Pirates of the Caribbean: Dead Man’s Chest
December 5, 2006
Starring: Johnny Depp, Orlando Bloom, Keira Knightley, Stellan Skarsgård, Bill Nighy, Jack Davenport, Kevin R. McNally, Jonathan Pryce, Mackenzie Crook, Naomie Harris, Lee Arenberg,
While no one predicted the phenomenonal success of the first Pirates of the Caribbean movie, the success of the sequel was pretty much a slam dunk provided that the filmmakers didn’t mess around with the formula too much. They didn’t. In fact, they gave us more of the same. Much more. Pirates of the Caribbean: Dead Man’s Chest (2006) went on to surpass its predecessor at the box office and in the process smash several records to become one of the top grossing films of all time.
Right from the get-go things look pretty bleak for Elizabeth Swann (Knightley) and Will Turner (Bloom). Their wedding day has been interrupted by charges of aiding and abetting the escape of a known fugitive – Captain Jack Sparrow (Depp). The penalty is, of course, death unless Will can find Jack and bring back a compass that he has in his possession. However, Jack has problems of his own: he’s visited by Will’s dead father, “Bootstrap” Bill Turner (Skarsgard) who tells him that Davy Jones (Nighy) is looking for Jack and wants to bring him and the Black Pearl down to the murky depths of his locker for not paying a debt that he owes. Will tracks Jack down to a remote tropical island where the pirate has unwittingly become the leader of a tribe of cannibals who regard him as a god in human form. After narrowly escaping becoming dinner, Jack and Will board the Black Pearl and make a deal: Jack will help Will save Elizabeth if he helps Jack rid himself of Davy Jones’ curse.
Johnny Depp once again steals the show as the perpetually sloshed Sparrow, vamping his way through this movie with a wonderfully broad, theatrical performance. He uses his very expressive eyes and body language for maximum comedic effect. He is clearly having a blast revisiting this character and this translates into enjoyment for the audience as the versatile actor is responsible for 90% of the comedy in the movie.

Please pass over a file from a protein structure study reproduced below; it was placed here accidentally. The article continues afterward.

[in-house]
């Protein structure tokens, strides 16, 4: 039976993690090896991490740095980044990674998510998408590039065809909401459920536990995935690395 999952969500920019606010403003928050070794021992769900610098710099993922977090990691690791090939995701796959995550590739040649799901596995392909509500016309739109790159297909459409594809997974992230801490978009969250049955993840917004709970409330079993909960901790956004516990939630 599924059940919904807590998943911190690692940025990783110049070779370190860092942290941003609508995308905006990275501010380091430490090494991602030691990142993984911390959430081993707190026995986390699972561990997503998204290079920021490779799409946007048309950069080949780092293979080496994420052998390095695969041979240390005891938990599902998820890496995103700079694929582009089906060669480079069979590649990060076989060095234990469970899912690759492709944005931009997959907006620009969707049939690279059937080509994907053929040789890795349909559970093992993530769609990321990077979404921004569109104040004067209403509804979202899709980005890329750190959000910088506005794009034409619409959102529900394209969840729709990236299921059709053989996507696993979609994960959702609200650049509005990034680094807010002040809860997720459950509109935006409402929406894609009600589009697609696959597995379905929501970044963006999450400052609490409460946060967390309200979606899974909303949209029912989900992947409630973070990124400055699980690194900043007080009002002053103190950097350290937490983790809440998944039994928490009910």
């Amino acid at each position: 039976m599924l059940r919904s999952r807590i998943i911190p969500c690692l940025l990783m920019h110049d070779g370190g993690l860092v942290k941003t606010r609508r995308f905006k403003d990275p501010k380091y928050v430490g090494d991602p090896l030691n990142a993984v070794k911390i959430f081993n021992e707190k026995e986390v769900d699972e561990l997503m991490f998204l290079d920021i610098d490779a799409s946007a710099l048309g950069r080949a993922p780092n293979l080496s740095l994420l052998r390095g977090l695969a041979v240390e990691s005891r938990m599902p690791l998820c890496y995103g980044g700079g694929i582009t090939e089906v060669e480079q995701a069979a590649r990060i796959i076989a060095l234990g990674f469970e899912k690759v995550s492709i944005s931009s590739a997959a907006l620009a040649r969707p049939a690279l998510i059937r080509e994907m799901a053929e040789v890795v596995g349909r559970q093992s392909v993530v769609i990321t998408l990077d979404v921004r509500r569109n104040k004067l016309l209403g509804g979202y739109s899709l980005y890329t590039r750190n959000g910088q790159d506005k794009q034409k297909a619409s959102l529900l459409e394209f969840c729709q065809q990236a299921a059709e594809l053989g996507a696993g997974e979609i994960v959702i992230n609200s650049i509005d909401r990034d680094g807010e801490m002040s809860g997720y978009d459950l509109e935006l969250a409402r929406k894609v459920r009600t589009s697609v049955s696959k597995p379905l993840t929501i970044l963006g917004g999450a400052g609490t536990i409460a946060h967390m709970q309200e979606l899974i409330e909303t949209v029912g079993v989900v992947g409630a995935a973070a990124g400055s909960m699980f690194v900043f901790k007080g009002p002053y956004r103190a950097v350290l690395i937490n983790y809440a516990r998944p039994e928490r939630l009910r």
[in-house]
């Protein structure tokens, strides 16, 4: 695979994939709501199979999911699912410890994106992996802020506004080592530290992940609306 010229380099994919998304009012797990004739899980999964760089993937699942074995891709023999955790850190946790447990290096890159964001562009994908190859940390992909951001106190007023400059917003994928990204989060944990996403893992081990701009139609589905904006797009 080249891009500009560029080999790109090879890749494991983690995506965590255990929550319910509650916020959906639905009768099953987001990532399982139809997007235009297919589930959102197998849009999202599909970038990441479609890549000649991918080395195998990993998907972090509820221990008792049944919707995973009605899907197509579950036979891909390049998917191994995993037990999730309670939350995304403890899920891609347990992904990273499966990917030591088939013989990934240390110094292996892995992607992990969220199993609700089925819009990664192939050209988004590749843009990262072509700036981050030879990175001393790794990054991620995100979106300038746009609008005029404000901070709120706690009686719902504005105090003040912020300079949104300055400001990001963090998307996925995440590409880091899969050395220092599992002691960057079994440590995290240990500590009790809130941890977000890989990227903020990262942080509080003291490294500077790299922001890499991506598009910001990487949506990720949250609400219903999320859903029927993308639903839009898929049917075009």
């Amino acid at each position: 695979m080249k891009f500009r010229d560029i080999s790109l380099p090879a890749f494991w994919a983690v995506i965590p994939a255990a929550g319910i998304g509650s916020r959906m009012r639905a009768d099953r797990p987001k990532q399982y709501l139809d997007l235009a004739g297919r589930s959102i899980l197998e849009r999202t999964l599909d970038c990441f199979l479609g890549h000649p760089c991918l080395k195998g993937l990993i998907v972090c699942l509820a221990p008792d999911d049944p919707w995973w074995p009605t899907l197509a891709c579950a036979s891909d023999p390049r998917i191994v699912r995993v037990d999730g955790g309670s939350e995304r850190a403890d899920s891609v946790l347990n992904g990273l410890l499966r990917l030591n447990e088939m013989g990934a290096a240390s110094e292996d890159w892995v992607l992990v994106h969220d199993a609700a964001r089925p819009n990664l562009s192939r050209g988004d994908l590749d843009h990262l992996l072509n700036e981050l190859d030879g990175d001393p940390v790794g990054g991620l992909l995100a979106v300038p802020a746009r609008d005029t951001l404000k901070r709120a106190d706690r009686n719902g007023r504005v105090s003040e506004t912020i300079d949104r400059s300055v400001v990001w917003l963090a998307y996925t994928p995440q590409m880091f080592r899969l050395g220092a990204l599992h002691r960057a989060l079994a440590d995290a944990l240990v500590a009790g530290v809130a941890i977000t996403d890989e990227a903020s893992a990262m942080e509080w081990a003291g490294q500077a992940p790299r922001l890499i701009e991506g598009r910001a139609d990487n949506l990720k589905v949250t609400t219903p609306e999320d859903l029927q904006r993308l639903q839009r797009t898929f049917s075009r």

Davy Jones is a beautifully grotesque creation, even more so than Geoffrey Rush’s Barbossa in the first Pirates movie. Jones is a funky blend of sea creature and man, like something H.P. Lovecraft might have created if he had tried his hand at writing pirate stories. You would think that with the amount of CGI (which looks amazingly like prosthetic make-up) dedicated to Davy Jones it wouldn’t matter who played him but Bill Nighy, with his distinctive voice, brings a genuine sense of menace to the role. That being said, his elaborate make-up, with facial tentacles that writhe seemingly on their own, is truly a sight to behold.
The plot is, at times, dense and more convoluted then it needs to be. It definitely helps to be familiar with the first film because this one relies a lot on knowledge of the backstories for Jack, Will and Elizabeth. But in the end, the story is merely window-dressing for the impressive visuals, from Davy Jones’ nightmarish ship, the Flying Dutchman (it’s a floating barnacle filled with all kinds of nasty coral and bone) and the impressively staged action set pieces, each one more ambitious than the last, culminating with the eye-popping Kraken attack that evokes a similar battle in 20,000 Leagues Under the Sea (1954). Dead Man’s Chest is much darker in tone than The Curse of the Black Pearl with Davy Jones being a much more ruthless bad guy and with much more at stake for our heroes. Not to mention this film ends on a cliffhanger (to be resolved during the summer of 2008) when the Kraken decimates the Black Pearl leaving Jack’s fate very much in question. While not as good as the first Pirates movie, it is still one hell of an entertaining movie.